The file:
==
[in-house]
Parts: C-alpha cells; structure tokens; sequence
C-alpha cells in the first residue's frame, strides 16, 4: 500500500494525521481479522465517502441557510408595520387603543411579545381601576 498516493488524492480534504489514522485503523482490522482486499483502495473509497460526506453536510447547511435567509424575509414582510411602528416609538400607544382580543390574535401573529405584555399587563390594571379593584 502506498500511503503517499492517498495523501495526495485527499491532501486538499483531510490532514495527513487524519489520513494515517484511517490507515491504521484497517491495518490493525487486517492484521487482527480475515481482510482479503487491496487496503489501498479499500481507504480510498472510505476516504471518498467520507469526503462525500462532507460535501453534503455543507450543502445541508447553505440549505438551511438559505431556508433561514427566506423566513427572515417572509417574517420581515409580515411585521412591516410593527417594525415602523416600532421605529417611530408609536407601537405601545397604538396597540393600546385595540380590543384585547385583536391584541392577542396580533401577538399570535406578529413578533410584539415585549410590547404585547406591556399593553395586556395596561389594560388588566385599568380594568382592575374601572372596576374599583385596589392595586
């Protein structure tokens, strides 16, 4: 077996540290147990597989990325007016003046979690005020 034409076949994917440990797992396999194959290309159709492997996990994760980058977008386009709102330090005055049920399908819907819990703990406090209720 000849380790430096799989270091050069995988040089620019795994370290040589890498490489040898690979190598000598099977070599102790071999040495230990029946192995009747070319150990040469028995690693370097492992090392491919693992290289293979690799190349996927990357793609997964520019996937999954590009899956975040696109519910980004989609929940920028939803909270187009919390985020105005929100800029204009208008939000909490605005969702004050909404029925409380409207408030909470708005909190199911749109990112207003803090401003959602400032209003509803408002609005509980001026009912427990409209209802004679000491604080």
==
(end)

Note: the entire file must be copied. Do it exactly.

[in-house]
Parts: C-alpha cells; structure tokens; sequence
C-alpha cells in the first residue's frame, strides 16, 4: 500500500494525521481479522465517502441557510408595520387603543411579545381601576 498516493488524492480534504489514522485503523482490522482486499483502495473509497460526506453536510447547511435567509424575509414582510411602528416609538400607544382580543390574535401573529405584555399587563390594571379593584 502506498500511503503517499492517498495523501495526495485527499491532501486538499483531510490532514495527513487524519489520513494515517484511517490507515491504521484497517491495518490493525487486517492484521487482527480475515481482510482479503487491496487496503489501498479499500481507504480510498472510505476516504471518498467520507469526503462525500462532507460535501453534503455543507450543502445541508447553505440549505438551511438559505431556508433561514427566506423566513427572515417572509417574517420581515409580515411585521412591516410593527417594525415602523416600532421605529417611530408609536407601537405601545397604538396597540393600546385595540380590543384585547385583536391584541392577542396580533401577538399570535406578529413578533410584539415585549410590547404585547406591556399593553395586556395596561389594560388588566385599568380594568382592575374601572372596576374599583385596589392595586
């Protein structure tokens, strides 16, 4: 077996540290147990597989990325007016003046979690005020 034409076949994917440990797992396999194959290309159709492997996990994760980058977008386009709102330090005055049920399908819907819990703990406090209720 000849380790430096799989270091050069995988040089620019795994370290040589890498490489040898690979190598000598099977070599102790071999040495230990029946192995009747070319150990040469028995690693370097492992090392491919693992290289293979690799190349996927990357793609997964520019996937999954590009899956975040696109519910980004989609929940920028939803909270187009919390985020105005929100800029204009208008939000909490605005969702004050909404029925409380409207408030909470708005909190199911749109990112207003803090401003959602400032209003509803408002609005509980001026009912427990409209209802004679000491604080």